I suppose that most of you have heard Mackenzie Phillips' claim that she had a ten year sexual relationship with her father, beginning when she was 19. Her father, a musician with the Mamas and Papas, can't deny it because he's dead. Mackenzie Phillips has a long history of serious drug addiction and doesn't present particularly well. And the claim itself -- well, by now, we're used to hearing the stories of young children who've been made the victims of incest or preyed upon by daycare providers. We know how we're supposed to react to them. Mackenzie's claim, that as an adult she had an affair with her own father, is something else. People don't seem to know how to react to her. As far as I can tell, she's become a very, very public object of embarrassment. You can't help but look at the red haired, slightly ravaged looking woman, tossing her head, smiling ingratiatingly, and talking, talking, talking about how she spent her 20s sleeping with dad. At the same time, you don't want to look at a person like that any longer than you have to. She's probably sick, after all, and, given the incest, maybe a victim, but in a lot of ways she's just plain repulsive for having participated in her own degradation.
It's her family I find most interesting. Both her dad's ex wives have denounced her, even Michelle, with whom she was supposed to have had a close relationship. Neither of them mentioned the father's role in addicting Mackenzie to drugs before she reached her teens. Her youngest sister has unleashed a series of snide remarks, supposedly meant to be neutral, acknowledging Mackenzie's need to "come clean." Little Sister also sounded angry that Mackenzie had left her alone with the father who could have done the same things to her -- if he had done them to Mackenzie -- which probably he didn't. It was Mackenzie's other sister, Cheyenne came to Mackenzie's rescue, proclaiming her belief in Mackenzie and her love of her sister. Cheyenne's support consisted of the following: 1) a statement that she believed the affair happened, 2) repeated emphasis on the consensual nature of the affair, 3) a description of what an idyllic time she had with their father the few times he visited, 4) a lengthier discussion of how hard Mackenzie's revelation had been on Cheyenne's family, and, finally, 5) forgiveness for Mackenzie for having told her story. At no point did Cheyenne or anyone else express any interest in Mackenzie's claim that the "affair" began when her father raped her, that their sex frequently took place when Mackenzie was too stoned to know what was happening, or that her father had allowed one of his friends to rape her when she was a child. For this display of sympathy, Mackenzie gratefully and enthusiastically professed her love of Cheyenne.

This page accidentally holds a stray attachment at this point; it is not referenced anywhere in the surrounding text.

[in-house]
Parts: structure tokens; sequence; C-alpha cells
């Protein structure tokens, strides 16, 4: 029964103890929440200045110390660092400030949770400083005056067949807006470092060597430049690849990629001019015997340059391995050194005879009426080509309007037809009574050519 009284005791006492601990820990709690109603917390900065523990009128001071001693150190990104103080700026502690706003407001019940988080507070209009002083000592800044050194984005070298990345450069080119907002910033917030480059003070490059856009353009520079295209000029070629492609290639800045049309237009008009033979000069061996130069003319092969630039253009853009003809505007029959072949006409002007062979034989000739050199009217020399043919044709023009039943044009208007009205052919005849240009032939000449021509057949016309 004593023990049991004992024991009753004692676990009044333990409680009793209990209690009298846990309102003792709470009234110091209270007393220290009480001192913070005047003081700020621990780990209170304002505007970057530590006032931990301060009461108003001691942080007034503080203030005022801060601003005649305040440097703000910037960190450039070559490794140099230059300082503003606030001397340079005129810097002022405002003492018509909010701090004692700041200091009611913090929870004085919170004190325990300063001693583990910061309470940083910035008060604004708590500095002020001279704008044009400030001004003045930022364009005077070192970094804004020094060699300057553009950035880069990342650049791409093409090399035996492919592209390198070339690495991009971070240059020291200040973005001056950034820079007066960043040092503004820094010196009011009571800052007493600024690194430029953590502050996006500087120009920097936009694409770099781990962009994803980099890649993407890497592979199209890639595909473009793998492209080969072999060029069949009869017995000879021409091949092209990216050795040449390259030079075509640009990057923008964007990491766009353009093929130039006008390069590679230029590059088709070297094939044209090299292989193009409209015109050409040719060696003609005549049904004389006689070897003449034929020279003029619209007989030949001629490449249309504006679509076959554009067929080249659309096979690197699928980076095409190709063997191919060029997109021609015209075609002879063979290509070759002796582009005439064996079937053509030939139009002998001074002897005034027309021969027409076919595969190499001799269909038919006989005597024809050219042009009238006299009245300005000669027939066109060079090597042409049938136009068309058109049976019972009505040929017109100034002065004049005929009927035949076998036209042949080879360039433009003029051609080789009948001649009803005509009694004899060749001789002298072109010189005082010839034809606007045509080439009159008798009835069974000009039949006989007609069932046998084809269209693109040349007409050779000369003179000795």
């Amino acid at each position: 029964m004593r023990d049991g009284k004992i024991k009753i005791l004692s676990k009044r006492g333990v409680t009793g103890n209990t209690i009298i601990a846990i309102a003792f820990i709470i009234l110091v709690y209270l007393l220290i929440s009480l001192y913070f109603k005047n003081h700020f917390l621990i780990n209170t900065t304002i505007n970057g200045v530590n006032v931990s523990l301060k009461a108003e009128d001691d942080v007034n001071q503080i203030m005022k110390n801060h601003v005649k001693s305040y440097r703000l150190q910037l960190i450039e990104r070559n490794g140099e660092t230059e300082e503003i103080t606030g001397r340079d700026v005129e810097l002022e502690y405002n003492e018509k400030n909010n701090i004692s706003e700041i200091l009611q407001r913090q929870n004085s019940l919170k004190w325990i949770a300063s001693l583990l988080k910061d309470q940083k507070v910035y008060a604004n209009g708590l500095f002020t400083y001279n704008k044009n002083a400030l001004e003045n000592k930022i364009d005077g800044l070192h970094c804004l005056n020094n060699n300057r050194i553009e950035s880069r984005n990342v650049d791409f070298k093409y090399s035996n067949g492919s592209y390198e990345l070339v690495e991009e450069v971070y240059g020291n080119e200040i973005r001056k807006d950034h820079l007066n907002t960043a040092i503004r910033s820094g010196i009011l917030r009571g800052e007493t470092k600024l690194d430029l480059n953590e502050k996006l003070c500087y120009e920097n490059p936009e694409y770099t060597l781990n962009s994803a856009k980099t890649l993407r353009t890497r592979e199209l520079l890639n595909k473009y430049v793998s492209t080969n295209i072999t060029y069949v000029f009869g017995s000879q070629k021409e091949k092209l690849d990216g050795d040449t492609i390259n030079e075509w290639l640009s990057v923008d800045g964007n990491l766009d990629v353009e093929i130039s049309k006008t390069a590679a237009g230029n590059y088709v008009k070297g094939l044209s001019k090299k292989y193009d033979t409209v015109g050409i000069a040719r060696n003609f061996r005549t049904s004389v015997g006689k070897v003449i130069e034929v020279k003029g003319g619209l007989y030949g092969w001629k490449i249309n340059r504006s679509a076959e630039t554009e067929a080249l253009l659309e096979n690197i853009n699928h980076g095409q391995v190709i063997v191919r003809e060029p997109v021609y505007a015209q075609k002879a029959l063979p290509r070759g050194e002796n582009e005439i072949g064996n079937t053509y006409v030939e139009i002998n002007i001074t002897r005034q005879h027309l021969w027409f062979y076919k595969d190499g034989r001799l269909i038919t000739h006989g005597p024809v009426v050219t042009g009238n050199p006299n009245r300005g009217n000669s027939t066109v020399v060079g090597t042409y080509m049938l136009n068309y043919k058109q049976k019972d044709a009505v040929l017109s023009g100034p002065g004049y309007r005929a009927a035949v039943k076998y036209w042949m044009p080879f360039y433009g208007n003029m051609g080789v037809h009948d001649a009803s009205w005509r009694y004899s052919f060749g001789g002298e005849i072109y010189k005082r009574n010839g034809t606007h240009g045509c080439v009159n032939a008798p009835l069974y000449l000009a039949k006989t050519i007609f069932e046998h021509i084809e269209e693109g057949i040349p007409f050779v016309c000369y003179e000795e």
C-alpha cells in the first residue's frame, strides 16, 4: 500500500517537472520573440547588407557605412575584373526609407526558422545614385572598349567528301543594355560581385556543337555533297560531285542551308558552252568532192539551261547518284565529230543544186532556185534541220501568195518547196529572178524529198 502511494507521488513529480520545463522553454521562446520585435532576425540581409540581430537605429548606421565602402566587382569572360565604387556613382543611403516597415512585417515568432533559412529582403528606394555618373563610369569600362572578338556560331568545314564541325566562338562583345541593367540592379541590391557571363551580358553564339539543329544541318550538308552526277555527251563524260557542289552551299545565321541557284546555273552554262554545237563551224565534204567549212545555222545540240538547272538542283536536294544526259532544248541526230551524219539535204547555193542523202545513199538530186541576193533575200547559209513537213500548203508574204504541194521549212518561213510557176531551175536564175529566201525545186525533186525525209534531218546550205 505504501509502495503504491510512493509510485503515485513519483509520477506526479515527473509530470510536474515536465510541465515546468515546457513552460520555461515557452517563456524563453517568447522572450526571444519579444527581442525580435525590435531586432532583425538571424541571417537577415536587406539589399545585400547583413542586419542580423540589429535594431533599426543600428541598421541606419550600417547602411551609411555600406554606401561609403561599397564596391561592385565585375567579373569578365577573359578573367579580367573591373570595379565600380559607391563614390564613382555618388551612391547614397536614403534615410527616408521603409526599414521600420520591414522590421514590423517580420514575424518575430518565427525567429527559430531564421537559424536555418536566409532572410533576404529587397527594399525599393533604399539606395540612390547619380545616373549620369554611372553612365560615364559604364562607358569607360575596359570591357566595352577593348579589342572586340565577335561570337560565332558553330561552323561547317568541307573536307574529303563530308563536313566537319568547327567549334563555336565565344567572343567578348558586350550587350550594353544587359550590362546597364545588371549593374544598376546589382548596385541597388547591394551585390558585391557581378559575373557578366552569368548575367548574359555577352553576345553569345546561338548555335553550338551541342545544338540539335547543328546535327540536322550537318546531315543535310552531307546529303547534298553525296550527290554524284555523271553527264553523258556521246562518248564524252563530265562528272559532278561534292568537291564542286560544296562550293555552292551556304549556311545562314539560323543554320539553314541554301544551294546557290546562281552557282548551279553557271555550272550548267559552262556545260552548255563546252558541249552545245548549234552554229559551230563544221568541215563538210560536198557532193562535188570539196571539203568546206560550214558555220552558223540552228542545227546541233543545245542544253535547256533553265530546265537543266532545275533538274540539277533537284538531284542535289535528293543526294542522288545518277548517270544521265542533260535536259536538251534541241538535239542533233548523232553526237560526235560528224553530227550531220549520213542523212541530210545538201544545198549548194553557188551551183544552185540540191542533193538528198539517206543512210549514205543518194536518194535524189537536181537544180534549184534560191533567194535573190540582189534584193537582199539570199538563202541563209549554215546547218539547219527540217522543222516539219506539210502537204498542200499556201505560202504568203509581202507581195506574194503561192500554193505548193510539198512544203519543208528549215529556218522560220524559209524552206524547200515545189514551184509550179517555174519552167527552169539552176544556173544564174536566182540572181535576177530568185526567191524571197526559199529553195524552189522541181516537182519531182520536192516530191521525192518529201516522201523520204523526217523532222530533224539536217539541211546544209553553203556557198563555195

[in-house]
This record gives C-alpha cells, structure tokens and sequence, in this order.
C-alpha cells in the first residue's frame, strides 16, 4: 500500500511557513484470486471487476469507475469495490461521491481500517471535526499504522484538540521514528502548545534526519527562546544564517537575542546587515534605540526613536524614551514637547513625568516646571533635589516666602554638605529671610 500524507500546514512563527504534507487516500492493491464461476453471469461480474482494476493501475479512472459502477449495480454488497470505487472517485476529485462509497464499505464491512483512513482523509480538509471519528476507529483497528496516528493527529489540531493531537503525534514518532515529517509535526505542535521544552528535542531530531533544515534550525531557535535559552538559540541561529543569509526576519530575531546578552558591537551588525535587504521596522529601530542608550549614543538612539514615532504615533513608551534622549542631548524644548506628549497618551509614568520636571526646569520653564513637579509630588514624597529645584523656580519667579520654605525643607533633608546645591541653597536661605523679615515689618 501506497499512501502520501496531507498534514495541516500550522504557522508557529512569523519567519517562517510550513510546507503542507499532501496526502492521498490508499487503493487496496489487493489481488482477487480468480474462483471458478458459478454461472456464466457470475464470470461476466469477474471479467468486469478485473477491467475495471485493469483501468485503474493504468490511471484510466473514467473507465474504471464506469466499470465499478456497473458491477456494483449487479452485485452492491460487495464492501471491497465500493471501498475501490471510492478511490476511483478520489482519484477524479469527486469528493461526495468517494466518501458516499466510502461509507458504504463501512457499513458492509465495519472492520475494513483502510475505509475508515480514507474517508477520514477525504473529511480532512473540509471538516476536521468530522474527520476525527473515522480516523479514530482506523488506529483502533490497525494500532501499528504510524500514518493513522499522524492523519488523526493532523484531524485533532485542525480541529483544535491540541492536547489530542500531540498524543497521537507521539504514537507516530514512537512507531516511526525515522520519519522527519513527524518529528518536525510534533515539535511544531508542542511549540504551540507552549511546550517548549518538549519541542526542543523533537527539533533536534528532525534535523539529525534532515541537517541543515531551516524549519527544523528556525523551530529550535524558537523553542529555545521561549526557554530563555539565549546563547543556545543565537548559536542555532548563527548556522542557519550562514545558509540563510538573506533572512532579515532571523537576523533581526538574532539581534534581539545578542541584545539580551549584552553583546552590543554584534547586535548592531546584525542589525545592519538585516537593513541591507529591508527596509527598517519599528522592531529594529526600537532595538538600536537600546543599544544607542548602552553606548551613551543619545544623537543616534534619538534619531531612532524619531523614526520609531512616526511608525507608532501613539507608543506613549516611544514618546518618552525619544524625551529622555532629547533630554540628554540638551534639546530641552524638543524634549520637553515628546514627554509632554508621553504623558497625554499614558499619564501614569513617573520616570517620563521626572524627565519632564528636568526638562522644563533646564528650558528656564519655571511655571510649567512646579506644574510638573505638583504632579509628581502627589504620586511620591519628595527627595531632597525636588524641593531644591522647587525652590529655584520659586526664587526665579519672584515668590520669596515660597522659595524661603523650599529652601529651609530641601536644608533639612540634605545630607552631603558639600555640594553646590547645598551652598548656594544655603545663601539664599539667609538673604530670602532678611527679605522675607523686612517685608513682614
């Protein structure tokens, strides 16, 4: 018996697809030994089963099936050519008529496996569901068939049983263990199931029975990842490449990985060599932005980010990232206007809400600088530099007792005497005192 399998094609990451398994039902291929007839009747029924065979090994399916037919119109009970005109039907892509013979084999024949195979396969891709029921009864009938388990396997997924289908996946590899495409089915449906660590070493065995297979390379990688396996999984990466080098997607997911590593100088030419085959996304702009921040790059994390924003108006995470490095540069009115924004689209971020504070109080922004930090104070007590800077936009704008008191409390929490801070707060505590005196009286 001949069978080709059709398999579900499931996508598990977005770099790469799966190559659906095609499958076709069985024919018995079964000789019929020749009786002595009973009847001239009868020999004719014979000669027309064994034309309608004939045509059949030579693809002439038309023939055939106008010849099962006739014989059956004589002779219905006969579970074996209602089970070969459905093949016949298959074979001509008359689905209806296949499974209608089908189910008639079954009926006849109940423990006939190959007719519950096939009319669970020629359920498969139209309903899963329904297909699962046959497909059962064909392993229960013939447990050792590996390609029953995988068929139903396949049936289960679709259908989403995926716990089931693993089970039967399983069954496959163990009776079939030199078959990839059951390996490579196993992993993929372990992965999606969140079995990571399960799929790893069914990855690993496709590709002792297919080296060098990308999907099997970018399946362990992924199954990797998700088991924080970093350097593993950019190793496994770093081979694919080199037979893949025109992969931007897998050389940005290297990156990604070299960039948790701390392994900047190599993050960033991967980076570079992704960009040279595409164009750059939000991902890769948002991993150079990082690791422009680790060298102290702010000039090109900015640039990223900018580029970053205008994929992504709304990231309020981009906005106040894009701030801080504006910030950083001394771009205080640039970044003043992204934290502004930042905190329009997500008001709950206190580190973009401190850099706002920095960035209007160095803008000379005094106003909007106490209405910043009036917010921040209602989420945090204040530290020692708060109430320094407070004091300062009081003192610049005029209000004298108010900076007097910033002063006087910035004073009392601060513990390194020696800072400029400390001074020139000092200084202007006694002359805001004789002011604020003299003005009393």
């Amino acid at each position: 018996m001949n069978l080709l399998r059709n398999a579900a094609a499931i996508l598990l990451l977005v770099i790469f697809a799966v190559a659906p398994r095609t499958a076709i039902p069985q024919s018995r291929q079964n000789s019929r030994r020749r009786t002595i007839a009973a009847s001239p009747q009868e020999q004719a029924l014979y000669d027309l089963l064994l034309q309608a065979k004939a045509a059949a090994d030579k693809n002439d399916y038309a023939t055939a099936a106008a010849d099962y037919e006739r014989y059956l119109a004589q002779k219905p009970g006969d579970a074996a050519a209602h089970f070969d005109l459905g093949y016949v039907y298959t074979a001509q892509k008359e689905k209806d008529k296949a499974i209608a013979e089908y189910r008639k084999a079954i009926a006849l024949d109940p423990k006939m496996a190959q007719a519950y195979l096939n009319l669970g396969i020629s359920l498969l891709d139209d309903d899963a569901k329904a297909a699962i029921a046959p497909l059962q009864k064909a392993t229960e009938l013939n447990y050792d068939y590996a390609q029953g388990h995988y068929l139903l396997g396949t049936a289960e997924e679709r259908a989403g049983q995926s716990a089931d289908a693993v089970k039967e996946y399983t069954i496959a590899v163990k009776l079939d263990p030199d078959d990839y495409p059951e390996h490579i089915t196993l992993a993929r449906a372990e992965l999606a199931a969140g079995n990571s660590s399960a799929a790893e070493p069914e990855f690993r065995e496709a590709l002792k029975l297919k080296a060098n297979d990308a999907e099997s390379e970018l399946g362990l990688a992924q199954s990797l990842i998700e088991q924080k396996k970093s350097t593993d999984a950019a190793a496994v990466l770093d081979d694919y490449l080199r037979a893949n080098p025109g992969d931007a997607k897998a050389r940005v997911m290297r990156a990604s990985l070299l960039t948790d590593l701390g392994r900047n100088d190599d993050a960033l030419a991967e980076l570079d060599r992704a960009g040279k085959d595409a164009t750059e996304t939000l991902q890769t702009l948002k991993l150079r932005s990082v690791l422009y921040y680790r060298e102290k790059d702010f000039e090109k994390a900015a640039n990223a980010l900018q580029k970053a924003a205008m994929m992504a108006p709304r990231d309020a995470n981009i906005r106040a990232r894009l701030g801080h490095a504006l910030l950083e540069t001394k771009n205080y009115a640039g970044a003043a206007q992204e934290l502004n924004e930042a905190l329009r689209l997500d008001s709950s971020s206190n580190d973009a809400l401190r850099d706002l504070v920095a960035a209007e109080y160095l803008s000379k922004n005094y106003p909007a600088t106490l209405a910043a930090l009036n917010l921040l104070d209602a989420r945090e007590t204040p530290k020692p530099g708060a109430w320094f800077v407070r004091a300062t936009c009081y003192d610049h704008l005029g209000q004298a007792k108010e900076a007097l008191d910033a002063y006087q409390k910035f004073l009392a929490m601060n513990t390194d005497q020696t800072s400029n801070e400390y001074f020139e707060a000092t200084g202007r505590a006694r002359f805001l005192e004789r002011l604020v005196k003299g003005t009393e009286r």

Perhaps she was right to be grateful. Nobody at all came to Ellen's defense when she turned over evidence against her husband the rapist. We had a client whose uncle went to prison for the years he spent raping her while she was in elementary school. When he came out, the family welcomed him back with open arms. Decades later, when the woman's father died, a YANA staffer took her to his funeral. Nobody in the family would let her ride with them. When our women are battered, even by a stranger, they want to protect the man who attacked them, the way their mothers protected the men who attacked them as children. Very few of our women have ever denounced a family member who beat them or raped them, and of the ones who have, I can't think of any who got even as much support as Mackenzie got from Cheyenne.
Why do women become prostitutes? I don't have the answer, at least not all of it, but Mackenzie Phillips' family gave us all a nice, on-air demonstration of the culture that produced many of our clients. All the attention, all the concern is focused on maintaining the family just as it is. There just isn't any room left to worry about what's happening to the victim. The result sometimes seems to be a woman willing to participate in her own degradation. Long ago, I began to think of the women at YANA as the obedient daughters. Well into adulthood, they keep doing what they've been taught long ago.